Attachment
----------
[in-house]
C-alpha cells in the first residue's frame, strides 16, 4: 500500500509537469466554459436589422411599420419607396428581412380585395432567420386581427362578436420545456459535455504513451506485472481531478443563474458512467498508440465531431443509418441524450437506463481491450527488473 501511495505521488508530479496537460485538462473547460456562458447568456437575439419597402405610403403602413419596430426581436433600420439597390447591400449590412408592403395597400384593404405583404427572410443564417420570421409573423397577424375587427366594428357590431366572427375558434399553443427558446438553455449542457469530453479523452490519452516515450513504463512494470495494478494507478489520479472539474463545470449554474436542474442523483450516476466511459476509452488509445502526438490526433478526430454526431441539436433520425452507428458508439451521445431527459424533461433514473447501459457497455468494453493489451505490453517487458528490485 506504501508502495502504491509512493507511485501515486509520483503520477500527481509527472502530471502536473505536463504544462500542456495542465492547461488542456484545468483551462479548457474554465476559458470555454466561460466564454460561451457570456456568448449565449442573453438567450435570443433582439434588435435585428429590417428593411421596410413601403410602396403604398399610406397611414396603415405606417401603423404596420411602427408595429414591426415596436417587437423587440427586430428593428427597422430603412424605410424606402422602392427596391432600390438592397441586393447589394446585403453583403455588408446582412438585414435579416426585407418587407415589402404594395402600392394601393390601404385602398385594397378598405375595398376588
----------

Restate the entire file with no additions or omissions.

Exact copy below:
[in-house]
C-alpha cells in the first residue's frame, strides 16, 4: 500500500509537469466554459436589422411599420419607396428581412380585395432567420386581427362578436420545456459535455504513451506485472481531478443563474458512467498508440465531431443509418441524450437506463481491450527488473 501511495505521488508530479496537460485538462473547460456562458447568456437575439419597402405610403403602413419596430426581436433600420439597390447591400449590412408592403395597400384593404405583404427572410443564417420570421409573423397577424375587427366594428357590431366572427375558434399553443427558446438553455449542457469530453479523452490519452516515450513504463512494470495494478494507478489520479472539474463545470449554474436542474442523483450516476466511459476509452488509445502526438490526433478526430454526431441539436433520425452507428458508439451521445431527459424533461433514473447501459457497455468494453493489451505490453517487458528490485 506504501508502495502504491509512493507511485501515486509520483503520477500527481509527472502530471502536473505536463504544462500542456495542465492547461488542456484545468483551462479548457474554465476559458470555454466561460466564454460561451457570456456568448449565449442573453438567450435570443433582439434588435435585428429590417428593411421596410413601403410602396403604398399610406397611414396603415405606417401603423404596420411602427408595429414591426415596436417587437423587440427586430428593428427597422430603412424605410424606402422602392427596391432600390438592397441586393447589394446585403453583403455588408446582412438585414435579416426585407418587407415589402404594395402600392394601393390601404385602398385594397378598405375595398376588